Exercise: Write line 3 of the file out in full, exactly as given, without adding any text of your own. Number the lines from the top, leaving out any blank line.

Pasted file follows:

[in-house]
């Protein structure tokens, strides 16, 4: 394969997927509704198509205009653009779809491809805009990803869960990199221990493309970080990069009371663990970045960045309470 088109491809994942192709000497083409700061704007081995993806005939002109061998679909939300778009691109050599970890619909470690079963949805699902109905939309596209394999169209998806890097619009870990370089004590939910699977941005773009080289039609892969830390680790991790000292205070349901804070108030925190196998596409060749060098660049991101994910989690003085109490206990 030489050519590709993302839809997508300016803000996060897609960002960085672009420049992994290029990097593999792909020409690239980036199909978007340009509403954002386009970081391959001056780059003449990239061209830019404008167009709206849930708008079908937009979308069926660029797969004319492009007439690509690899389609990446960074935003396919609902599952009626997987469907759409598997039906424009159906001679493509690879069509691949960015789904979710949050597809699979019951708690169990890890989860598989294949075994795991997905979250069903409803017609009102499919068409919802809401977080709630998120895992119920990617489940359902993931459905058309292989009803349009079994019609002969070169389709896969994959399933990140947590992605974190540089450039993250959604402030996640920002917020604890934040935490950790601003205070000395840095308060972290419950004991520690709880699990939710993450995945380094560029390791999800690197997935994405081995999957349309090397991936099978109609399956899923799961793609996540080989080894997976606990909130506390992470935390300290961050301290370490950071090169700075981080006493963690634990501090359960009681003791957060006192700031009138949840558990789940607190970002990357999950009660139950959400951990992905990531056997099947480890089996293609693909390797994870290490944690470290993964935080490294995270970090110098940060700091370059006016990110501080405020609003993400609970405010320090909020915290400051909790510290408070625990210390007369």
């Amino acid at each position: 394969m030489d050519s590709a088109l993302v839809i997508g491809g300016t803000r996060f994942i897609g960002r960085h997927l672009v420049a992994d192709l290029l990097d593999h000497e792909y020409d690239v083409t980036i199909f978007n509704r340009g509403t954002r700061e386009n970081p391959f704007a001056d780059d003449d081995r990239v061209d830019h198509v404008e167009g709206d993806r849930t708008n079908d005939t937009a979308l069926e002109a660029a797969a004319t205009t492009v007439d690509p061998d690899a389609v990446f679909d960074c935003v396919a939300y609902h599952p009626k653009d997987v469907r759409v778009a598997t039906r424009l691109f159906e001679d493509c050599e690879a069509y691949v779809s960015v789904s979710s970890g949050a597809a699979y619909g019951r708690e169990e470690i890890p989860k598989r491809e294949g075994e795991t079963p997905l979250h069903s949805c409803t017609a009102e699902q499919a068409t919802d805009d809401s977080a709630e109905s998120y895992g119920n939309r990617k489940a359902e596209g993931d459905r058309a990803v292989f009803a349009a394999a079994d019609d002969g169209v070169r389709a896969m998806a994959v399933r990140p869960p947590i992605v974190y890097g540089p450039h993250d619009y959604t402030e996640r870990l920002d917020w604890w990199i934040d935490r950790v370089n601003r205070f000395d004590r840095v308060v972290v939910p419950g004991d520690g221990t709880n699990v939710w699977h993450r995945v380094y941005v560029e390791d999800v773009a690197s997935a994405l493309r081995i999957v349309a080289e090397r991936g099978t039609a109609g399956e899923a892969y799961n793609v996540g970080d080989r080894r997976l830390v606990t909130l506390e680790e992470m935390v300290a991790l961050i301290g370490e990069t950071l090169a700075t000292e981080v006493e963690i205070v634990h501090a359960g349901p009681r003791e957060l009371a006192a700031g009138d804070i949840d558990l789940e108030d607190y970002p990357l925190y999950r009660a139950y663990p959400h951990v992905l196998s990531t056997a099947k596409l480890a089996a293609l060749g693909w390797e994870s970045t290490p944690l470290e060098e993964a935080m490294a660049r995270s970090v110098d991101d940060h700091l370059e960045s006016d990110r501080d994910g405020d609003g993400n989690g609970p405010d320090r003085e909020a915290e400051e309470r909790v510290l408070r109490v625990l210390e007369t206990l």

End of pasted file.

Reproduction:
């Amino acid at each position: 394969m030489d050519s590709a088109l993302v839809i997508g491809g300016t803000r996060f994942i897609g960002r960085h997927l672009v420049a992994d192709l290029l990097d593999h000497e792909y020409d690239v083409t980036i199909f978007n509704r340009g509403t954002r700061e386009n970081p391959f704007a001056d780059d003449d081995r990239v061209d830019h198509v404008e167009g709206d993806r849930t708008n079908d005939t937009a979308l069926e002109a660029a797969a004319t205009t492009v007439d690509p061998d690899a389609v990446f679909d960074c935003v396919a939300y609902h599952p009626k653009d997987v469907r759409v778009a598997t039906r424009l691109f159906e001679d493509c050599e690879a069509y691949v779809s960015v789904s979710s970890g949050a597809a699979y619909g019951r708690e169990e470690i890890p989860k598989r491809e294949g075994e795991t079963p997905l979250h069903s949805c409803t017609a009102e699902q499919a068409t919802d805009d809401s977080a709630e109905s998120y895992g119920n939309r990617k489940a359902e596209g993931d459905r058309a990803v292989f009803a349009a394999a079994d019609d002969g169209v070169r389709a896969m998806a994959v399933r990140p869960p947590i992605v974190y890097g540089p450039h993250d619009y959604t402030e996640r870990l920002d917020w604890w990199i934040d935490r950790v370089n601003r205070f000395d004590r840095v308060v972290v939910p419950g004991d520690g221990t709880n699990v939710w699977h993450r995945v380094y941005v560029e390791d999800v773009a690197s997935a994405l493309r081995i999957v349309a080289e090397r991936g099978t039609a109609g399956e899923a892969y799961n793609v996540g970080d080989r080894r997976l830390v606990t909130l506390e680790e992470m935390v300290a991790l961050i301290g370490e990069t950071l090169a700075t000292e981080v006493e963690i205070v634990h501090a359960g349901p009681r003791e957060l009371a006192a700031g009138d804070i949840d558990l789940e108030d607190y970002p990357l925190y999950r009660a139950y663990p959400h951990v992905l196998s990531t056997a099947k596409l480890a089996a293609l060749g693909w390797e994870s970045t290490p944690l470290e060098e993964a935080m490294a660049r995270s970090v110098d991101d940060h700091l370059e960045s006016d990110r501080d994910g405020d609003g993400n989690g609970p405010d320090r003085e909020a915290e400051e309470r909790v510290l408070r109490v625990l210390e007369t206990l």